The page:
The EU

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Wednesday, February 18, 2009

Talking About Race

Our new Attorney General, Eric Holder, provided some remarks to commemorate Black History Month.  There has been some criticism for the passage:
Though this nation has proudly thought of itself as an ethnic melting pot, in things racial we have always been and continue to be, in too many ways, essentially a nation of cowards.  Though race related issues continue to occupy a significant portion of our political discussion, and though there remain many unresolved racial issues in this nation, we, average Americans, simply do not talk enough with each other about race.  It is an issue we have never been at ease with and given our nation’s history this is in some ways understandable.
While I think Attorney General Holder is all wet on Gun Control, I think he is spot on about race relations.

Of course I don't want to talk about it.  What are the odds that if I open my mouth and my mind that I will offend someone?  The problem is that I believe the odds to be high.  Worse, I believe that we live in a "zero mistakes" environment.  My chances of growing are limited by the fact that I don't feel I can ask questions and explore issues without possibly offending someone.

The political correctness I have read about on US College Campuses only reinforces my concern about this.  My experience in the early 1970s with US Department of Defense Social Actions courses on race also were unhelpful in terms of helping me feel that this was an open discussion, rather than an indoctrination.

And, what can I do to help others understand that I am working to be open to people of different races, ethnic groups, religions and so on?

I, for one, am glad that Attorney General Eric Holder said what he said.  He continued:
And yet, if we are to make progress in this area we must feel comfortable enough with one another, and tolerant enough of each other, to have frank conversations about the racial matters that continue to divide us.  But we must do more- and we in this room bear a special responsibility.  Through its work and through its example this Department of Justice, as long as I am here, must - and will - lead the nation to the "new birth of freedom" so long ago promised by our greatest President. This is our duty and our solemn obligation.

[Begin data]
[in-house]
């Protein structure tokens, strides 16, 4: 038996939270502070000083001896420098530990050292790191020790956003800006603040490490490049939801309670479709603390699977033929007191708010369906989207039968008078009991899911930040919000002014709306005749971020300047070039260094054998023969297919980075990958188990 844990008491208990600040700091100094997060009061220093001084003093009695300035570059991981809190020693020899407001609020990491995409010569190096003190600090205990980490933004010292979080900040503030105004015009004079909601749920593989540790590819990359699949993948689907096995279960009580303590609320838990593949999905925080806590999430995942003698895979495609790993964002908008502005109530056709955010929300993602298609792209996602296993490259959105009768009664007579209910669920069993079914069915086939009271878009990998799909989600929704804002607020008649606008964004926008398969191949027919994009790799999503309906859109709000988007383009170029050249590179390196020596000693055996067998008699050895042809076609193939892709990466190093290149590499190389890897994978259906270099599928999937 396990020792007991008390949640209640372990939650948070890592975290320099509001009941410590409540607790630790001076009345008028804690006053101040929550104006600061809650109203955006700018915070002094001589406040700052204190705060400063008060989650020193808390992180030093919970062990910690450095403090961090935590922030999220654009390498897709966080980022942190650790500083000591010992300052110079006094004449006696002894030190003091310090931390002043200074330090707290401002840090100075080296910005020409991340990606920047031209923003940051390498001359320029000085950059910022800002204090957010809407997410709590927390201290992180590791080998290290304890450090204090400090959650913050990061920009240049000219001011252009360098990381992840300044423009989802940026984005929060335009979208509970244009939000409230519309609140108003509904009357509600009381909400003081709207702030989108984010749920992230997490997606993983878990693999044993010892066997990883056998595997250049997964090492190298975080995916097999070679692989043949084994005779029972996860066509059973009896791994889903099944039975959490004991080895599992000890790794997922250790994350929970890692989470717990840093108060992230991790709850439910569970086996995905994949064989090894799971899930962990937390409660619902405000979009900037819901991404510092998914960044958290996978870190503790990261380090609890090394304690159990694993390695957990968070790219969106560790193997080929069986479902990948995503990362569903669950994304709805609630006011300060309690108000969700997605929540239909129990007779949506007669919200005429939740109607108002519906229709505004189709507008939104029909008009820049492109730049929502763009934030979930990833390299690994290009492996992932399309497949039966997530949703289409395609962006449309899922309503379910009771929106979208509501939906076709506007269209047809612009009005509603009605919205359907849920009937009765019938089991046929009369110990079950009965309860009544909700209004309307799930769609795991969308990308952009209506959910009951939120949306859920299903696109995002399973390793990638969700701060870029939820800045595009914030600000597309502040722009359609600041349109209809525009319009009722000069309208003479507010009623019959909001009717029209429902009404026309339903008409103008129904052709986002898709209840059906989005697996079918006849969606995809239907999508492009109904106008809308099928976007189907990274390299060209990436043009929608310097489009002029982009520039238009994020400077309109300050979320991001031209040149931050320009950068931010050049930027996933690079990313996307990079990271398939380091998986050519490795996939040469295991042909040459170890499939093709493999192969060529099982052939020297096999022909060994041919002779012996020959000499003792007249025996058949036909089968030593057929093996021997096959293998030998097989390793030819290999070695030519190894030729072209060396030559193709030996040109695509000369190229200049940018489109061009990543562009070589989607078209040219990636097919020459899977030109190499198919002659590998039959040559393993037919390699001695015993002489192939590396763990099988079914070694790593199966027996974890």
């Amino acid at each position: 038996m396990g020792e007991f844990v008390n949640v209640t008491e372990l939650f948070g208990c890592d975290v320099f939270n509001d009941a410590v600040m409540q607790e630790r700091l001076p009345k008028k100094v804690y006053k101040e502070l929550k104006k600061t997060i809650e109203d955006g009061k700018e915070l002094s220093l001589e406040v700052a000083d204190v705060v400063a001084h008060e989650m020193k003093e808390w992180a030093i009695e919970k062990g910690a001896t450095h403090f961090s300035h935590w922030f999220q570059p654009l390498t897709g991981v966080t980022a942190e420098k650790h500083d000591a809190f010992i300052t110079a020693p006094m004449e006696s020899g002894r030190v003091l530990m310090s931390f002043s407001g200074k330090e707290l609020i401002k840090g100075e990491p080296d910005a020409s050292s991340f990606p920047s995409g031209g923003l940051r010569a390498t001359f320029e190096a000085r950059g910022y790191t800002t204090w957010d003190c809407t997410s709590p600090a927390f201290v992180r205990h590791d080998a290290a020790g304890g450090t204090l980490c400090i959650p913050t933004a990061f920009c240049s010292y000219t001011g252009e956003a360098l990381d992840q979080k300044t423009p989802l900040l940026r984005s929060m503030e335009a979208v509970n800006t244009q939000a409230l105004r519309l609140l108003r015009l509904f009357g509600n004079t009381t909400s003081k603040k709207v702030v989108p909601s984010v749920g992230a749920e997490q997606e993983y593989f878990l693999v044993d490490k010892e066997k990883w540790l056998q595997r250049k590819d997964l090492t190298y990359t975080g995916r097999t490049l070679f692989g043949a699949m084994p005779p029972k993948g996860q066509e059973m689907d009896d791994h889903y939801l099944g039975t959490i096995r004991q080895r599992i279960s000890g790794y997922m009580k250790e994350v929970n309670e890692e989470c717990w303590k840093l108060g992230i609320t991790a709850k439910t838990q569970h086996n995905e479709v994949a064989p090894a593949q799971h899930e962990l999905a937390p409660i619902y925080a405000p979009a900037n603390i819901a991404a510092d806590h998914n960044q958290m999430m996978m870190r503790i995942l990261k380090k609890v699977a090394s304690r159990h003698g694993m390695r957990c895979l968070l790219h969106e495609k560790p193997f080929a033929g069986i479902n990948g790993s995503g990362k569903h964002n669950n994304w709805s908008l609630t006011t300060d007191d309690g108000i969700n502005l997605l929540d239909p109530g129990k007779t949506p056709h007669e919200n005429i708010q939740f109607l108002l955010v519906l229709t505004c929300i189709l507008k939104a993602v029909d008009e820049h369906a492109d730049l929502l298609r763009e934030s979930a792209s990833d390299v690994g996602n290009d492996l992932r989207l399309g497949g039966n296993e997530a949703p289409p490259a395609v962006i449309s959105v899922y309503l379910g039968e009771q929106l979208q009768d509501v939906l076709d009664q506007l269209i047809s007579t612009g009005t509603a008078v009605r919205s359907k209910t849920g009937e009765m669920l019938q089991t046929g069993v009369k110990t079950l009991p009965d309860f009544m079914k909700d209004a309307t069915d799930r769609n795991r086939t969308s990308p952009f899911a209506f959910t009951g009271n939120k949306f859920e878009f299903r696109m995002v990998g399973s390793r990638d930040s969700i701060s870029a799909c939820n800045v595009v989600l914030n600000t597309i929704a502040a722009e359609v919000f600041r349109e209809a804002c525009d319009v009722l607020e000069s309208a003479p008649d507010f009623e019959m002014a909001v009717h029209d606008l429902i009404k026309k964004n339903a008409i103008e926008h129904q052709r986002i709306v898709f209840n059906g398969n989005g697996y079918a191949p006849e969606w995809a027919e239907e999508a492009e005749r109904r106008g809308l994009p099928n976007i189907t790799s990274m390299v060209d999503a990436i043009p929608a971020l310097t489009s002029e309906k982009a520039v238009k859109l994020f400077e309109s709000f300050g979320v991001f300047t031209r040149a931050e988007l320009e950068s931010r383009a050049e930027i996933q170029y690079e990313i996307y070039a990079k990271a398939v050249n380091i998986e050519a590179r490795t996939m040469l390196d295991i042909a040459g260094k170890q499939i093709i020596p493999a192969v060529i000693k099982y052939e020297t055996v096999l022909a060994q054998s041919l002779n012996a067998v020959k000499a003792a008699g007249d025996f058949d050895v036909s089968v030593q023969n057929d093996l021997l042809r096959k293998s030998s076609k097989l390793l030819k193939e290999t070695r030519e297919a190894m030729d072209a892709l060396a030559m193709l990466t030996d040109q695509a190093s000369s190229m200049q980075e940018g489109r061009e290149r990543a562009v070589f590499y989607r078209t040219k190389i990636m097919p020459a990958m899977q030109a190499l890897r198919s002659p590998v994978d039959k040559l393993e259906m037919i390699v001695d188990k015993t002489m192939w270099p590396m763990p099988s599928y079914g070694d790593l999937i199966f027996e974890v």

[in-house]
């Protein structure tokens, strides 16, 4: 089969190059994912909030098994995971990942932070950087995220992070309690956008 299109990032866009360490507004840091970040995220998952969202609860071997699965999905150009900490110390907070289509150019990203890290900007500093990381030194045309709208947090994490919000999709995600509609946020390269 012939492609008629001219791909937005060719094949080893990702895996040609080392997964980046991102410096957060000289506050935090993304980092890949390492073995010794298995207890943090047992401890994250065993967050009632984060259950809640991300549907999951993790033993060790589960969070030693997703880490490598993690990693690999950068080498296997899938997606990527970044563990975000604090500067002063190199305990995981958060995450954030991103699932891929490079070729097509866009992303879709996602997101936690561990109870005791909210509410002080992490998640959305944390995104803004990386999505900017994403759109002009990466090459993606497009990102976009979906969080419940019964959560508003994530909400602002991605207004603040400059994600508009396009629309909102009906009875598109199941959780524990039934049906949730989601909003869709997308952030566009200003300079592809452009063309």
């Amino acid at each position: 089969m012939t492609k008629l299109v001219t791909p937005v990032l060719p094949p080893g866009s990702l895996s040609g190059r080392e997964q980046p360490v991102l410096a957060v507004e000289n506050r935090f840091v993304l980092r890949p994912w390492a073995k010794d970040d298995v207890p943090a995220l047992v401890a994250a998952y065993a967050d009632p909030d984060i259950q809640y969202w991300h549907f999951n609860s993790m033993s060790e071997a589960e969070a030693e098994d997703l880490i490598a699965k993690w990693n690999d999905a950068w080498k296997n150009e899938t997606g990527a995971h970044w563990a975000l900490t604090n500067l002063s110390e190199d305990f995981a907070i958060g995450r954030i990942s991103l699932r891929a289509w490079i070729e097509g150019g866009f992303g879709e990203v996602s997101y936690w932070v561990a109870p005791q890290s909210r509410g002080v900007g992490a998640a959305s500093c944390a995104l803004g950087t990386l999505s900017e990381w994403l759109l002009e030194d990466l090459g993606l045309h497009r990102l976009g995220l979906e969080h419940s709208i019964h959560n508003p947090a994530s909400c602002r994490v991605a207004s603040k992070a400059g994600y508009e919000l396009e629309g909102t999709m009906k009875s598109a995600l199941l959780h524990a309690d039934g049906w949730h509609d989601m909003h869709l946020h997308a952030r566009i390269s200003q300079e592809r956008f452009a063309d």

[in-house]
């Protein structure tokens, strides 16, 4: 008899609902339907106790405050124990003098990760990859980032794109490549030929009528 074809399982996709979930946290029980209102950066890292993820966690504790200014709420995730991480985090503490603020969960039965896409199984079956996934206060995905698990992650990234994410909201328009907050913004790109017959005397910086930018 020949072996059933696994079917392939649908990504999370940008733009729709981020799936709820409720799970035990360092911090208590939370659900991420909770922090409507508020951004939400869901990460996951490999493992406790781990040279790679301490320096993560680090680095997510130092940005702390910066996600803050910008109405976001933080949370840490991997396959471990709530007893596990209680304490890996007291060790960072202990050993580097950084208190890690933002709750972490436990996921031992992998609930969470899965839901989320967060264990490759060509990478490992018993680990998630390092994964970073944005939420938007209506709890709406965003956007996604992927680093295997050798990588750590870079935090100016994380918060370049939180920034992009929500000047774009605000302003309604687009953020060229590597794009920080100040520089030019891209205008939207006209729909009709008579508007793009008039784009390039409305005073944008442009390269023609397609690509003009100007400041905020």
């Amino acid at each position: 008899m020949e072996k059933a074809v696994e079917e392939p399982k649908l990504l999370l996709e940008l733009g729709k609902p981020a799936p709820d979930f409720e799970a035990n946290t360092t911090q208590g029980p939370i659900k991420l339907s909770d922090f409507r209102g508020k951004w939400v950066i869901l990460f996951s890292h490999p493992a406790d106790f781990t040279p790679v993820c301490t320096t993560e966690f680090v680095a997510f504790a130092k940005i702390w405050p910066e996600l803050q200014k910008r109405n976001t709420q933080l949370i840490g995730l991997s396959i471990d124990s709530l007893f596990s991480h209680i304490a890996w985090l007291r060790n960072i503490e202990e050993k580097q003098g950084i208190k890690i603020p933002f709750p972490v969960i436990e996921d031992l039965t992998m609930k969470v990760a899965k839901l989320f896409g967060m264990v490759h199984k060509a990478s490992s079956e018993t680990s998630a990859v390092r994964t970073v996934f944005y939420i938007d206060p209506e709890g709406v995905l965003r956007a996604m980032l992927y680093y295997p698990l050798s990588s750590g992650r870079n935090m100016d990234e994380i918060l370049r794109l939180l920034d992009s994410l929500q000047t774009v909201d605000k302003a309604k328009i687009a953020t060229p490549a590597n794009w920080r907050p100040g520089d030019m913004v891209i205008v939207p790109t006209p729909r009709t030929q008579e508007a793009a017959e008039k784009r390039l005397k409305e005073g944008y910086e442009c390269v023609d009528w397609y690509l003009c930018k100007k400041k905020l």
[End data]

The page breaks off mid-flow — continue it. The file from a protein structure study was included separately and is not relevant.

Further on, he says:
We know, by "American instinct" and by learned behavior, that certain subjects are off limits and that to explore them risks, at best embarrassment, and, at worst, the questioning of one’s character
I do believe the Justice Department is one place where we can start to overcome this problem.  As Attorney General Holder "revitalizes the Civil Rights Division" I hope that part of this revitalization is an effort to encourage more dialogue and a willingness to accept that under the First Amendment everyone has the right to be either stupid or a jerk as they work their way toward enlightenment.

Regards  --  Cliff

1 comment:

ncrossland said...

Two comments, one should not have to "work hard" toward acceptance of others different in race, creed, culture, or sex. One either does, or doesn't. End of debate.

Second, by ending your commentary in the manner written, you are providing an excellent example of why racial, sexual, or cultural harmony is not going to be readily or soon achieved. By expressing one's feelings, if the response is that one is a jerk, that tends to be quite polarizing, not to mention chilling w/r to any futher dialogue. AND, that is precisely the error made by Holder. One does not curry cooperation and understanding by kicking others in places that hurt extensively.